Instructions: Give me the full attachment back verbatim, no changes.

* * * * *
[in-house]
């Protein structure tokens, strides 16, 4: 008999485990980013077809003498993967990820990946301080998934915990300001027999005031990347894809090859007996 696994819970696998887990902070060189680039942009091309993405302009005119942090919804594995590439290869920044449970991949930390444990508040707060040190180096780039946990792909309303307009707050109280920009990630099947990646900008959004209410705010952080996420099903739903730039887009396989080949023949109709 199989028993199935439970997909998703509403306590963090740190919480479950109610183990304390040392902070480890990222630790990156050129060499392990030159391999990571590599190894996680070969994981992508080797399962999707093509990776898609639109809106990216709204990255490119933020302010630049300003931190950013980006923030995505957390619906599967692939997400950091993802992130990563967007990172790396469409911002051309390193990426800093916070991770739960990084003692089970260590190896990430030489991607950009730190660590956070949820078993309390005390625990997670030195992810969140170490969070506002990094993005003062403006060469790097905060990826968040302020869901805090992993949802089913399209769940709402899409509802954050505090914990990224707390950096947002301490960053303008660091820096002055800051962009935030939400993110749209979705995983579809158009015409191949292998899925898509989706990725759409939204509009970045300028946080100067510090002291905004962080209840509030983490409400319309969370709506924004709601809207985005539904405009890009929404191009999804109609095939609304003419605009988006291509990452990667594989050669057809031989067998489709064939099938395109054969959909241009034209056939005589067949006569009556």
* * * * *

[in-house]
């Protein structure tokens, strides 16, 4: 008999485990980013077809003498993967990820990946301080998934915990300001027999005031990347894809090859007996 696994819970696998887990902070060189680039942009091309993405302009005119942090919804594995590439290869920044449970991949930390444990508040707060040190180096780039946990792909309303307009707050109280920009990630099947990646900008959004209410705010952080996420099903739903730039887009396989080949023949109709 199989028993199935439970997909998703509403306590963090740190919480479950109610183990304390040392902070480890990222630790990156050129060499392990030159391999990571590599190894996680070969994981992508080797399962999707093509990776898609639109809106990216709204990255490119933020302010630049300003931190950013980006923030995505957390619906599967692939997400950091993802992130990563967007990172790396469409911002051309390193990426800093916070991770739960990084003692089970260590190896990430030489991607950009730190660590956070949820078993309390005390625990997670030195992810969140170490969070506002990094993005003062403006060469790097905060990826968040302020869901805090992993949802089913399209769940709402899409509802954050505090914990990224707390950096947002301490960053303008660091820096002055800051962009935030939400993110749209979705995983579809158009015409191949292998899925898509989706990725759409939204509009970045300028946080100067510090002291905004962080209840509030983490409400319309969370709506924004709601809207985005539904405009890009929404191009999804109609095939609304003419605009988006291509990452990667594989050669057809031989067998489709064939099938395109054969959909241009034209056939005589067949006569009556």